More pets are being rescued abroad and rehomed in the UK since the Pet Travel Scheme was relaxed in 2012. Not only this, the number of pets coming on holiday with us has also increased. This, in combination with expanding global parasite (worms, ticks & fleas) distributions, means a greater risk of exotic parasites being introduced to the UK.
Babesia Canis is a disease spread by Dermacentor Reticulatus (variety of imported dog tick) that infects red blood cells, possibly leading to anemia. Although at The Mount Vets we are yet to come across a Dermacentor Reticulatus tick, it does appear to have established in Southern England. We want to help you to identify these ticks to improve the outcome in your pets and limit the disease spreading.
- The first step is to run your hands all over your pet, feeling for ticks. Ensure you’re parting all their hair, right down to the skin. Try to check them in sections, starting with the head and neck (where ticks are most commonly found).
- If you find a tick, remove it with a tick removal device. Tweezers should only be used by a professional. Compressing or crushing ticks will encourage them to empty their glands into your pet, potentially leading to increased disease transmission.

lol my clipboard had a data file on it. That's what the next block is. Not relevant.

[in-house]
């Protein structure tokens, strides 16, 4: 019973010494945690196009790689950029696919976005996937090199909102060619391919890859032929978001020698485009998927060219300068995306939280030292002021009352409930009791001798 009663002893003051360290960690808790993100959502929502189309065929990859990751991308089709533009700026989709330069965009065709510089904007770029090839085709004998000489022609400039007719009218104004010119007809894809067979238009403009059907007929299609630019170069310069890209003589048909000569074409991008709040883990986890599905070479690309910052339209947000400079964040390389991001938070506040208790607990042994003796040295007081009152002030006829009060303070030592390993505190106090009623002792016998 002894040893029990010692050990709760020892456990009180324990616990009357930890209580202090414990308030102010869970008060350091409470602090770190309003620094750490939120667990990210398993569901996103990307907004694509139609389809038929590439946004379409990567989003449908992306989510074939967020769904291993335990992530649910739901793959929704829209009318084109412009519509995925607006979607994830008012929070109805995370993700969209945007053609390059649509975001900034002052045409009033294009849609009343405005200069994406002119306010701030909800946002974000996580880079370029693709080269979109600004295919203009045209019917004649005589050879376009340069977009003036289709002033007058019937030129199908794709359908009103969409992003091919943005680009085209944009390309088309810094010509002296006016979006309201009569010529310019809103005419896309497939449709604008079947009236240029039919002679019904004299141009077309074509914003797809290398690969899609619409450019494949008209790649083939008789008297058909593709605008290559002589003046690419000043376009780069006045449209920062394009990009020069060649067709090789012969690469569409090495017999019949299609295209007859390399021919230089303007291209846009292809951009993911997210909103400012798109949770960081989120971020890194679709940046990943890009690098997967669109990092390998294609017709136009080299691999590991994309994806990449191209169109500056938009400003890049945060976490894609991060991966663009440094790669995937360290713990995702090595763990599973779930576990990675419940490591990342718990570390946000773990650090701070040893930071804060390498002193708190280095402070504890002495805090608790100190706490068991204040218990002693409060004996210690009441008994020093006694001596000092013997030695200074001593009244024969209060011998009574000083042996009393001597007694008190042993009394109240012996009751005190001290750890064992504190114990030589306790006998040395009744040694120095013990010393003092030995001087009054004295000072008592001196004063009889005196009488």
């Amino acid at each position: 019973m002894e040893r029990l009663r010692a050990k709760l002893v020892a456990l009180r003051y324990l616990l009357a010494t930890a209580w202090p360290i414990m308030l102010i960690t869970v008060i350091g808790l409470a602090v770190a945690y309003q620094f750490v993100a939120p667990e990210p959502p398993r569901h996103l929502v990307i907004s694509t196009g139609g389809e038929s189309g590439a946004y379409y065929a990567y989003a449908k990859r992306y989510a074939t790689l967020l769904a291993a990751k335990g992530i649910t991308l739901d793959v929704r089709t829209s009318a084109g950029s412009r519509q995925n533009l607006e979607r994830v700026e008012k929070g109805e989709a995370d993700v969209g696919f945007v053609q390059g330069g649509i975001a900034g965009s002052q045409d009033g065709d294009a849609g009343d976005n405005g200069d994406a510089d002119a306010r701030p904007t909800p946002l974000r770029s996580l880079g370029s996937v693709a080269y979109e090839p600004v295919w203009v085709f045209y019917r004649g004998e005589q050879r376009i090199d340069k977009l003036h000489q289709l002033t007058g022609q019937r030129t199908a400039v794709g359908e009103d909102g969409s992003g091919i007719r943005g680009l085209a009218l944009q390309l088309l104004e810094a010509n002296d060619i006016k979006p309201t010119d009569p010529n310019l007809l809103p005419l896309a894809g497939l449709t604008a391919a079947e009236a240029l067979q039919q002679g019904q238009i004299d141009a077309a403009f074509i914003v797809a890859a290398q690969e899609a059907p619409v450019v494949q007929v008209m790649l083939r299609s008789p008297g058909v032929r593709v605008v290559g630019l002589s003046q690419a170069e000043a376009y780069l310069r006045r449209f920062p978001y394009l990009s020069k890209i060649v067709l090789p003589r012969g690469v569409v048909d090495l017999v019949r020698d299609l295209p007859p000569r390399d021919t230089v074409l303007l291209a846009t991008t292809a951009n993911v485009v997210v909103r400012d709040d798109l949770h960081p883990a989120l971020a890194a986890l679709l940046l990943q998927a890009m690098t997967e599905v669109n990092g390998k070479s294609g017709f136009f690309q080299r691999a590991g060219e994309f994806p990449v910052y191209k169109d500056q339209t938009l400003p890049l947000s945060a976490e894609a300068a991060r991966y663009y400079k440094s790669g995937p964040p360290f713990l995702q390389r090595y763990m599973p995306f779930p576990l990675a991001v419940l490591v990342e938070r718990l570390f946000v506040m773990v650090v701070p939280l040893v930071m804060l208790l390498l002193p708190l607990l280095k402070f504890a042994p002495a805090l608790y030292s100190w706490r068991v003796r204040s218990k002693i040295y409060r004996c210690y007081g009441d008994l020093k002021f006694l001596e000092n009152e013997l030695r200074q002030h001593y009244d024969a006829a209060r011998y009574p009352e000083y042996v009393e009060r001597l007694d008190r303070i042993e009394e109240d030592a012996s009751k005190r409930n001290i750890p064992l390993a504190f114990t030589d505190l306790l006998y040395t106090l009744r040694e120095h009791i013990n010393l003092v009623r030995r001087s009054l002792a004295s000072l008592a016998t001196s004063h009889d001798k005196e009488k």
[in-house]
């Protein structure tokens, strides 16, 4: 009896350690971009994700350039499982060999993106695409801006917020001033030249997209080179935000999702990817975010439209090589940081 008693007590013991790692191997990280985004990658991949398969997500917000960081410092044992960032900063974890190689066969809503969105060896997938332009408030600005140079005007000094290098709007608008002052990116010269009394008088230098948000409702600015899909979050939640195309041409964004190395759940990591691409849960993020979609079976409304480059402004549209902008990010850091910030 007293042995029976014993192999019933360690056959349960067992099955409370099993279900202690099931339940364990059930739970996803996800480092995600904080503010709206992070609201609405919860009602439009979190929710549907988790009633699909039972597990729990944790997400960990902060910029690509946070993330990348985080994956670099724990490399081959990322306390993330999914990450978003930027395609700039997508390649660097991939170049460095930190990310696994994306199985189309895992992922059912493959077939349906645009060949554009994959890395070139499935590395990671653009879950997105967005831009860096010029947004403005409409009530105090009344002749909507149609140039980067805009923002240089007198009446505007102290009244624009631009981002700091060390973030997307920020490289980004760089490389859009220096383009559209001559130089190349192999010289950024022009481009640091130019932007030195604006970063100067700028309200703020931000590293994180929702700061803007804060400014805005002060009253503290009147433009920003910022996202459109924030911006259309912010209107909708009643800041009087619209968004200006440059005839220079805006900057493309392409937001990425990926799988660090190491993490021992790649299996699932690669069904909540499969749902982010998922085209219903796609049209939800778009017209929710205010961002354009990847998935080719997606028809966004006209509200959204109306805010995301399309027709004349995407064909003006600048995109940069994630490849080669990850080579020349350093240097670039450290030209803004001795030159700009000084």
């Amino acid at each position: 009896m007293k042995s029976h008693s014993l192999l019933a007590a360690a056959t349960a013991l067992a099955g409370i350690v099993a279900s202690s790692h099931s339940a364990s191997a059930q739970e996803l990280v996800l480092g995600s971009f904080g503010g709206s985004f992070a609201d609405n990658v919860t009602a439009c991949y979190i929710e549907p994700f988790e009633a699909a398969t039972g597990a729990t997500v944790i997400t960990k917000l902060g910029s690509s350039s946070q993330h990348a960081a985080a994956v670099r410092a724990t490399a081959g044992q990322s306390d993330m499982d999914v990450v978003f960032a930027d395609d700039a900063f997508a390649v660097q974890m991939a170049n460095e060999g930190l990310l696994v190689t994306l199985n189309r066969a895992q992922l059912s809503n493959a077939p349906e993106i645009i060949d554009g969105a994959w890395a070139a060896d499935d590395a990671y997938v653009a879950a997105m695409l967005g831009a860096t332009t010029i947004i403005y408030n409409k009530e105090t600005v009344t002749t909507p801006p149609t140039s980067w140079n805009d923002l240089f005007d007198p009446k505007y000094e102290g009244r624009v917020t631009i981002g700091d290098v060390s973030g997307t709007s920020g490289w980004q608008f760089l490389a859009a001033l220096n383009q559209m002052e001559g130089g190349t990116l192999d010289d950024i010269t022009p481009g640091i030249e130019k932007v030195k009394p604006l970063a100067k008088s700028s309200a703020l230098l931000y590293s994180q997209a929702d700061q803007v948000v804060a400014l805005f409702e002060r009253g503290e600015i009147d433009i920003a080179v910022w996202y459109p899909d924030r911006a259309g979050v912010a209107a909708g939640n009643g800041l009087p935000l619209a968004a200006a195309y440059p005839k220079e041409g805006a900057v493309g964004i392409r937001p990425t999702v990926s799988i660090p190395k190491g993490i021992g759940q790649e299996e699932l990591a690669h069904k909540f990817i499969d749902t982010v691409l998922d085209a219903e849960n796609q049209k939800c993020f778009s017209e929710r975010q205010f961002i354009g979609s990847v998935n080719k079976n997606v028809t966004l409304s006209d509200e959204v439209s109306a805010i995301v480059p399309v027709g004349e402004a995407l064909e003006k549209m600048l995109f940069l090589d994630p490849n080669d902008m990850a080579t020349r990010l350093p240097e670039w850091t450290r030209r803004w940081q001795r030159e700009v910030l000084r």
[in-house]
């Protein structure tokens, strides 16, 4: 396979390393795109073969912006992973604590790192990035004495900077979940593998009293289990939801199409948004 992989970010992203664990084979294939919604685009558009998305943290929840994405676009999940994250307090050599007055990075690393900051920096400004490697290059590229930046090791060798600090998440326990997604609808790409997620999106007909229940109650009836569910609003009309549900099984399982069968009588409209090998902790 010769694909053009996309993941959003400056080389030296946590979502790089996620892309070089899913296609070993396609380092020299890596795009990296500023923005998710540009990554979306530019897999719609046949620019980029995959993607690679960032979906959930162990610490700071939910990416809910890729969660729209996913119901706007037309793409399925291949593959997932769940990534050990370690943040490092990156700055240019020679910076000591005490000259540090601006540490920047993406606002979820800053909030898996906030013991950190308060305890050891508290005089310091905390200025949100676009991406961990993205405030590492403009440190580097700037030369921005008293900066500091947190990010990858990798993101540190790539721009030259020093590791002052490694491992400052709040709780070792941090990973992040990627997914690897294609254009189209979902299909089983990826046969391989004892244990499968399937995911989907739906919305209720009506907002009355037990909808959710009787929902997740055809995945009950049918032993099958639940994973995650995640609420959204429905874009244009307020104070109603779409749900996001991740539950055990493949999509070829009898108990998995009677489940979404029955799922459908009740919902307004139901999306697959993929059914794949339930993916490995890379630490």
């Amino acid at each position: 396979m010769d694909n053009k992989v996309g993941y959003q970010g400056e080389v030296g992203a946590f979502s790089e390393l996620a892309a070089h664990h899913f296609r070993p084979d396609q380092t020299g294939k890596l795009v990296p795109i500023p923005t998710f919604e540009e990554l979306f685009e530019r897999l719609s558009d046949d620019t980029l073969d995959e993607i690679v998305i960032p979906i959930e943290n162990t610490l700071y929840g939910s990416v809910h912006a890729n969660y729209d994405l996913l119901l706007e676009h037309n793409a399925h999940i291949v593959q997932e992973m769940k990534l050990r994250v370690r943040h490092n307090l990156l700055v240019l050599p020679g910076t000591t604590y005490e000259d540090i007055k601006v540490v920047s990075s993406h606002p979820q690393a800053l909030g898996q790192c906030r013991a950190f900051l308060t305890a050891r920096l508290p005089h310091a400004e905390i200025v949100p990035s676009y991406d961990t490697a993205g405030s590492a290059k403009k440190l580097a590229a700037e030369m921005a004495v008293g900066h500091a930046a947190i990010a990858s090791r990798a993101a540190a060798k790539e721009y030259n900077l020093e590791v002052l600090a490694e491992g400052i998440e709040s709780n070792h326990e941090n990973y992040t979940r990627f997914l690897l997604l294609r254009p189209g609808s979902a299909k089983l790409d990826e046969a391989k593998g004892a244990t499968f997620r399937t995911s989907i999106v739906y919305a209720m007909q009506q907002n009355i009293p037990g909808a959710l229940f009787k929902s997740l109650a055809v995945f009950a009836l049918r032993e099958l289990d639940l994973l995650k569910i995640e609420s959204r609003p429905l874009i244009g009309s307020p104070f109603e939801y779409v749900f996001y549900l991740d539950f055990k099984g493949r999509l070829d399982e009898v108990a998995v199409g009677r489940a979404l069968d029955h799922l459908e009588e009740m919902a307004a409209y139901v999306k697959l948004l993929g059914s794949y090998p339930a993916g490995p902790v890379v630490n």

- Flush the tick down the toilet or put it in a sealed bag and throw it away.
In most cases, ticks don’t cause your pet to become unwell, however, here are some adverse signs to look out for:
- Pale gums
- Yellowing of the skin or whites of the eyes (jaundice)
- Fever (lack of energy, shivering, loss of appetite, coughing, vomiting)
- Painless swelling of the lymph nodes (under the jaw)
- Anorexia (including brown urine)
- Spontaneous bruising
It is advised that pets with these signs (especially if imported/ travelled) should see a vet. Infections of Babesia Canis is often lifelong and relapses are common. Mount Vets are taking part in a study by Bristol University, in association with The Dog’s Trust and MSD Animal Health to help assess the risk of the disease. We will be spot checking dogs that come in for booster vaccinations at our Lancer Court and Wiveliscombe branches. (Don’t worry we will still check your dogs at the main hospital as usual!) If we do find a tick, we will of course remove it. Dermacentor Reticulatus ticks or ticks that look unusual will be sent to the university for testing. We will update you with any findings when they are published.